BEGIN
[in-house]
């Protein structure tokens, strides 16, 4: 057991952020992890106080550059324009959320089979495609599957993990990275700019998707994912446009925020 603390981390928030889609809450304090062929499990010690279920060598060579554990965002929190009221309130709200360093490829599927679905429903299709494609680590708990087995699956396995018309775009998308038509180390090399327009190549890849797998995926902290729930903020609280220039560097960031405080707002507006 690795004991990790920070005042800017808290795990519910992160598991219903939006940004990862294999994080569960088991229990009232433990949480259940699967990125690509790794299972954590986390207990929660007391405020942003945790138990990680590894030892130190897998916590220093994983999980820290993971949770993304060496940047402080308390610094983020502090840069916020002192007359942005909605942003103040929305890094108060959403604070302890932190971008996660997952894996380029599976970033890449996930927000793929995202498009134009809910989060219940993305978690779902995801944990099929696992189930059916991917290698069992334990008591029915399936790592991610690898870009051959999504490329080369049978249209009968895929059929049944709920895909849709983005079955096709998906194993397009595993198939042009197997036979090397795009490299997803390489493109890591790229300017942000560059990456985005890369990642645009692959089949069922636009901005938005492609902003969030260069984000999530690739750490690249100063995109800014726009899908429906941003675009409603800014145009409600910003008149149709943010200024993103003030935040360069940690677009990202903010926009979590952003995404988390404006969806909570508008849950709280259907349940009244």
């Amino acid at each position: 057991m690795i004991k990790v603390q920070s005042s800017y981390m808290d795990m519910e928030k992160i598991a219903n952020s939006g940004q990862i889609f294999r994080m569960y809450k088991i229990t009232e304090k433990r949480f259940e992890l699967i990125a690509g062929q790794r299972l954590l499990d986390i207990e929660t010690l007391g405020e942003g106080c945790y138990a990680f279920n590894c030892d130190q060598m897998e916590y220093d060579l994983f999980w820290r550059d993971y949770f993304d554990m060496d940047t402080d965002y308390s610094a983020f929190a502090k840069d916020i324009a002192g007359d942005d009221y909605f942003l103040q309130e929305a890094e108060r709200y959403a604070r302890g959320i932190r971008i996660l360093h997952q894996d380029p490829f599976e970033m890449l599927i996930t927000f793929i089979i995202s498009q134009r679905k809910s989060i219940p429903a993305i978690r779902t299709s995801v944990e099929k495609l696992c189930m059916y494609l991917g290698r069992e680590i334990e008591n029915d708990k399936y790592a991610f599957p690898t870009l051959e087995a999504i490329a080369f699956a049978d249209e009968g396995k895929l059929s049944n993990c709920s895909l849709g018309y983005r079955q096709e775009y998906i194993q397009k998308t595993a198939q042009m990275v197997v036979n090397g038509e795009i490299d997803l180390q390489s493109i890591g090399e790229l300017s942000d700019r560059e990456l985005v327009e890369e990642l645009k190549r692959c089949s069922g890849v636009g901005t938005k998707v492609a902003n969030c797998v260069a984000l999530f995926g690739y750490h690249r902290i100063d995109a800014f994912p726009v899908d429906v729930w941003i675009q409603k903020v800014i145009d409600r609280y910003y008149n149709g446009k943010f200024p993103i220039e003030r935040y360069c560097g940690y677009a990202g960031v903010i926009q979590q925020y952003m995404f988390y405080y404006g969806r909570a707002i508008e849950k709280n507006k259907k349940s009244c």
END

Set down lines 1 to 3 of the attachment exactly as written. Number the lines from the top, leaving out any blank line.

[in-house]
């Protein structure tokens, strides 16, 4: 057991952020992890106080550059324009959320089979495609599957993990990275700019998707994912446009925020 603390981390928030889609809450304090062929499990010690279920060598060579554990965002929190009221309130709200360093490829599927679905429903299709494609680590708990087995699956396995018309775009998308038509180390090399327009190549890849797998995926902290729930903020609280220039560097960031405080707002507006 690795004991990790920070005042800017808290795990519910992160598991219903939006940004990862294999994080569960088991229990009232433990949480259940699967990125690509790794299972954590986390207990929660007391405020942003945790138990990680590894030892130190897998916590220093994983999980820290993971949770993304060496940047402080308390610094983020502090840069916020002192007359942005909605942003103040929305890094108060959403604070302890932190971008996660997952894996380029599976970033890449996930927000793929995202498009134009809910989060219940993305978690779902995801944990099929696992189930059916991917290698069992334990008591029915399936790592991610690898870009051959999504490329080369049978249209009968895929059929049944709920895909849709983005079955096709998906194993397009595993198939042009197997036979090397795009490299997803390489493109890591790229300017942000560059990456985005890369990642645009692959089949069922636009901005938005492609902003969030260069984000999530690739750490690249100063995109800014726009899908429906941003675009409603800014145009409600910003008149149709943010200024993103003030935040360069940690677009990202903010926009979590952003995404988390404006969806909570508008849950709280259907349940009244």
């Amino acid at each position: 057991m690795i004991k990790v603390q920070s005042s800017y981390m808290d795990m519910e928030k992160i598991a219903n952020s939006g940004q990862i889609f294999r994080m569960y809450k088991i229990t009232e304090k433990r949480f259940e992890l699967i990125a690509g062929q790794r299972l954590l499990d986390i207990e929660t010690l007391g405020e942003g106080c945790y138990a990680f279920n590894c030892d130190q060598m897998e916590y220093d060579l994983f999980w820290r550059d993971y949770f993304d554990m060496d940047t402080d965002y308390s610094a983020f929190a502090k840069d916020i324009a002192g007359d942005d009221y909605f942003l103040q309130e929305a890094e108060r709200y959403a604070r302890g959320i932190r971008i996660l360093h997952q894996d380029p490829f599976e970033m890449l599927i996930t927000f793929i089979i995202s498009q134009r679905k809910s989060i219940p429903a993305i978690r779902t299709s995801v944990e099929k495609l696992c189930m059916y494609l991917g290698r069992e680590i334990e008591n029915d708990k399936y790592a991610f599957p690898t870009l051959e087995a999504i490329a080369f699956a049978d249209e009968g396995k895929l059929s049944n993990c709920s895909l849709g018309y983005r079955q096709e775009y998906i194993q397009k998308t595993a198939q042009m990275v197997v036979n090397g038509e795009i490299d997803l180390q390489s493109i890591g090399e790229l300017s942000d700019r560059e990456l985005v327009e890369e990642l645009k190549r692959c089949s069922g890849v636009g901005t938005k998707v492609a902003n969030c797998v260069a984000l999530f995926g690739y750490h690249r902290i100063d995109a800014f994912p726009v899908d429906v729930w941003i675009q409603k903020v800014i145009d409600r609280y910003y008149n149709g446009k943010f200024p993103i220039e003030r935040y360069c560097g940690y677009a990202g960031v903010i926009q979590q925020y952003m995404f988390y405080y404006g969806r909570a707002i508008e849950k709280n507006k259907k349940s009244c």